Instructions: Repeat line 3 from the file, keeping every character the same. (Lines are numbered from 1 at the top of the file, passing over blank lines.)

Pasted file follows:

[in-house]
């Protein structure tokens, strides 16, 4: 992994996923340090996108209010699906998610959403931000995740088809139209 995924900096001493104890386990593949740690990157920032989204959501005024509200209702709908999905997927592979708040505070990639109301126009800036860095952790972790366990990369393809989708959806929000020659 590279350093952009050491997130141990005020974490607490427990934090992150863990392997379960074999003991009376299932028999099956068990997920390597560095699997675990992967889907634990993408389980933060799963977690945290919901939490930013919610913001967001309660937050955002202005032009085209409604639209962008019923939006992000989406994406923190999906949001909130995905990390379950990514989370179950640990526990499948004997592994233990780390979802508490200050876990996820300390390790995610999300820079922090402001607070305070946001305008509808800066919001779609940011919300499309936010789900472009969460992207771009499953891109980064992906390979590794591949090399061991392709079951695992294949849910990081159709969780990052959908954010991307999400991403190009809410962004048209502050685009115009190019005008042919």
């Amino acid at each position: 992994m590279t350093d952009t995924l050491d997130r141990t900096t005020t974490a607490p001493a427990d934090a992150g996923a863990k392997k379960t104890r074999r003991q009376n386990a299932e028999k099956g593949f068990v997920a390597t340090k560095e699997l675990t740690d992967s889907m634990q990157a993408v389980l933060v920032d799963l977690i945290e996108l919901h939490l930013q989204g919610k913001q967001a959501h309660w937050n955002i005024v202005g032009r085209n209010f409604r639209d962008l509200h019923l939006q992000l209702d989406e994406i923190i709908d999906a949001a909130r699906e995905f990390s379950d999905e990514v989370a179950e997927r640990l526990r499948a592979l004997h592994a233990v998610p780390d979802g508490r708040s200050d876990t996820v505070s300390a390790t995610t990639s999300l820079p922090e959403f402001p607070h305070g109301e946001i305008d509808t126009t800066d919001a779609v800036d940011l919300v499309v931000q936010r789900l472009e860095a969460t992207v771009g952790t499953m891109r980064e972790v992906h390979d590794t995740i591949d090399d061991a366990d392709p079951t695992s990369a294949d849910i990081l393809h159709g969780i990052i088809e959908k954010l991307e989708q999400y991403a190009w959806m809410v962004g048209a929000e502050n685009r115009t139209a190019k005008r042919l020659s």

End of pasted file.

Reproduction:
């Amino acid at each position: 992994m590279t350093d952009t995924l050491d997130r141990t900096t005020t974490a607490p001493a427990d934090a992150g996923a863990k392997k379960t104890r074999r003991q009376n386990a299932e028999k099956g593949f068990v997920a390597t340090k560095e699997l675990t740690d992967s889907m634990q990157a993408v389980l933060v920032d799963l977690i945290e996108l919901h939490l930013q989204g919610k913001q967001a959501h309660w937050n955002i005024v202005g032009r085209n209010f409604r639209d962008l509200h019923l939006q992000l209702d989406e994406i923190i709908d999906a949001a909130r699906e995905f990390s379950d999905e990514v989370a179950e997927r640990l526990r499948a592979l004997h592994a233990v998610p780390d979802g508490r708040s200050d876990t996820v505070s300390a390790t995610t990639s999300l820079p922090e959403f402001p607070h305070g109301e946001i305008d509808t126009t800066d919001a779609v800036d940011l919300v499309v931000q936010r789900l472009e860095a969460t992207v771009g952790t499953m891109r980064e972790v992906h390979d590794t995740i591949d090399d061991a366990d392709p079951t695992s990369a294949d849910i990081l393809h159709g969780i990052i088809e959908k954010l991307e989708q999400y991403a190009w959806m809410v962004g048209a929000e502050n685009r115009t139209a190019k005008r042919l020659s």